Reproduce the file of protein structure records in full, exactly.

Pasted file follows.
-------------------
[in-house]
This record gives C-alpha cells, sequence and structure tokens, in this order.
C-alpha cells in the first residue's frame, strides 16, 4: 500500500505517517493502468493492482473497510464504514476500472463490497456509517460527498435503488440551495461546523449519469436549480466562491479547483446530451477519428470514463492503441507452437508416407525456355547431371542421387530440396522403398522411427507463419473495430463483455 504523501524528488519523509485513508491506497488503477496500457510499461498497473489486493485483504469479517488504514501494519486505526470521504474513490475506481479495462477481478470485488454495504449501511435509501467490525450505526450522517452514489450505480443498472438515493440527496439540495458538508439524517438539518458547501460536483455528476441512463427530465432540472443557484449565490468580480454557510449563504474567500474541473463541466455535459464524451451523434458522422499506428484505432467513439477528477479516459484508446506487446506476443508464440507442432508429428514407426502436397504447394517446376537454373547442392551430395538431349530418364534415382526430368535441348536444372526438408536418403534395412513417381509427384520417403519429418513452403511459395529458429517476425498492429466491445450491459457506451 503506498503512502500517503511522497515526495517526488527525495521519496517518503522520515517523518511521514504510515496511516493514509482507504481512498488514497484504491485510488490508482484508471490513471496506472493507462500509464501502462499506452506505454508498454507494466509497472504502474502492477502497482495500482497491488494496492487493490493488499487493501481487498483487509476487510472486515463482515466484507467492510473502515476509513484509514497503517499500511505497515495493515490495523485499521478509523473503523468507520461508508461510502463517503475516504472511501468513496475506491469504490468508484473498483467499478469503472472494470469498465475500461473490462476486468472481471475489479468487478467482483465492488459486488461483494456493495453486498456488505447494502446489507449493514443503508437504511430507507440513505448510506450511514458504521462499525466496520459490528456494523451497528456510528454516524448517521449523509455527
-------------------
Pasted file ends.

[in-house]
This record gives C-alpha cells, sequence and structure tokens, in this order.
C-alpha cells in the first residue's frame, strides 16, 4: 500500500505517517493502468493492482473497510464504514476500472463490497456509517460527498435503488440551495461546523449519469436549480466562491479547483446530451477519428470514463492503441507452437508416407525456355547431371542421387530440396522403398522411427507463419473495430463483455 504523501524528488519523509485513508491506497488503477496500457510499461498497473489486493485483504469479517488504514501494519486505526470521504474513490475506481479495462477481478470485488454495504449501511435509501467490525450505526450522517452514489450505480443498472438515493440527496439540495458538508439524517438539518458547501460536483455528476441512463427530465432540472443557484449565490468580480454557510449563504474567500474541473463541466455535459464524451451523434458522422499506428484505432467513439477528477479516459484508446506487446506476443508464440507442432508429428514407426502436397504447394517446376537454373547442392551430395538431349530418364534415382526430368535441348536444372526438408536418403534395412513417381509427384520417403519429418513452403511459395529458429517476425498492429466491445450491459457506451 503506498503512502500517503511522497515526495517526488527525495521519496517518503522520515517523518511521514504510515496511516493514509482507504481512498488514497484504491485510488490508482484508471490513471496506472493507462500509464501502462499506452506505454508498454507494466509497472504502474502492477502497482495500482497491488494496492487493490493488499487493501481487498483487509476487510472486515463482515466484507467492510473502515476509513484509514497503517499500511505497515495493515490495523485499521478509523473503523468507520461508508461510502463517503475516504472511501468513496475506491469504490468508484473498483467499478469503472472494470469498465475500461473490462476486468472481471475489479468487478467482483465492488459486488461483494456493495453486498456488505447494502446489507449493514443503508437504511430507507440513505448510506450511514458504521462499525466496520459490528456494523451497528456510528454516524448517521449523509455527